There’s also the chance that a repair won’t heal right and will require more surgery, which is a risk of repairing vs. debridement. That’s what happened with Westbrook in 2013. He had a repair surgery in April and six months later he was experiencing swelling because of a loose stitch, requiring another surgery.


What did Williamson have done, then?

Most often, the meniscus tears in such a way that the only recourse is to remove the torn piece. That’s called a debridement (it’s pronounced dee-BREED-mahnt, not deh-BRIDE-ment if you want to sound like you know what you’re talking about) and while it is not as complete a solution as a repair, it will adequately address the problem and let the player return to action within two months.

Williamson had a debridement, according to the Pelicans. He’ll have less of a meniscus in his right knee, but he should return at about 100 percent by Christmas. Hopefully, it was only a small piece that needed the debridement.

“If you have a tiny little tear, you just clip that out and you decreased the meniscal strength by, say, five percent overall,” Dr. Ochiai said. “It’ can be almost negligible. If it is a small tear, nobody would repair that, you would just take out the affected part of the meniscus.”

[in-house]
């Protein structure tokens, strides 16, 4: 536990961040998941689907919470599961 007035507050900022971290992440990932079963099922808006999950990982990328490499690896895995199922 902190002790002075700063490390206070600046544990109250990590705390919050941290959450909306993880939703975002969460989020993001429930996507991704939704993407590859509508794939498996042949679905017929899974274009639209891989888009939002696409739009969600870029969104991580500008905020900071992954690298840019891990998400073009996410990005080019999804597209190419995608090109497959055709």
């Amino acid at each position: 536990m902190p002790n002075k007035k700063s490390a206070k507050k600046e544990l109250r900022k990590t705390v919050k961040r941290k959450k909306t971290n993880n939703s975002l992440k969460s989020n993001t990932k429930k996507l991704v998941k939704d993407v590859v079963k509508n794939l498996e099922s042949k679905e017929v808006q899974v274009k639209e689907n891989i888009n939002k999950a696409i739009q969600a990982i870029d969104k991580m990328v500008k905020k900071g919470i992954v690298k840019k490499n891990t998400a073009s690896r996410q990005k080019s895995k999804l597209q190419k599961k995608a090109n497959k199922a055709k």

What are the short-term concerns?

Not too many.

“It’s a really quick recovery,” Dr. Ochiai said. “The only thing that has to heal is the skin. There is not much internal healing you are waiting for and as an athlete, you can be back ready in two months, maybe less. You can be back at a high level, too.”


What are the long-term concerns?

This is where it gets tricky for Williamson. It’s impossible to say without knowing how much of his meniscus was removed but having less of a meniscus in his knee will reduce the shock absorption as he puts stress on his knee and, over time, that will put him at greater risk of arthritis in the knee, though the risk of a repeat injury is quite small.

“They used to think the meniscus was an appendix, like you did not need it, it didn’t do anything,” Dr. Ochiai said. “So they would just take it out. There is clinical data and biomedical data going back to 1948, though, and they found that patients who had it removed were getting arthritis at much younger ages. That’s when there became this understanding that if you have this meniscus, how much it distributes force.

“If you have an impact meniscus, that is protecting the cartilage in the knee. If that is compromised, it doesn’t transmit or act as a spring as much. The risk is, you start getting arthritis at a much younger age than you’d want to. There is somewhat of a risk of further meniscal injury, but it’s not that much. The major risk is early-onset arthritis in your 30s or 40s. But if it is minor, it might never show up.”

Early arthritis, if it comes at all, won’t be pleasant for Williamson. But the good news is, those types of symptoms are probably a decade or more away. Breathe easy, then, Pels fans. Williamson will be back and likely around 100 percent soon.

READ NEXT: Zion Williamson Delivers What Pelicans Need: Dunks, And Lots of Them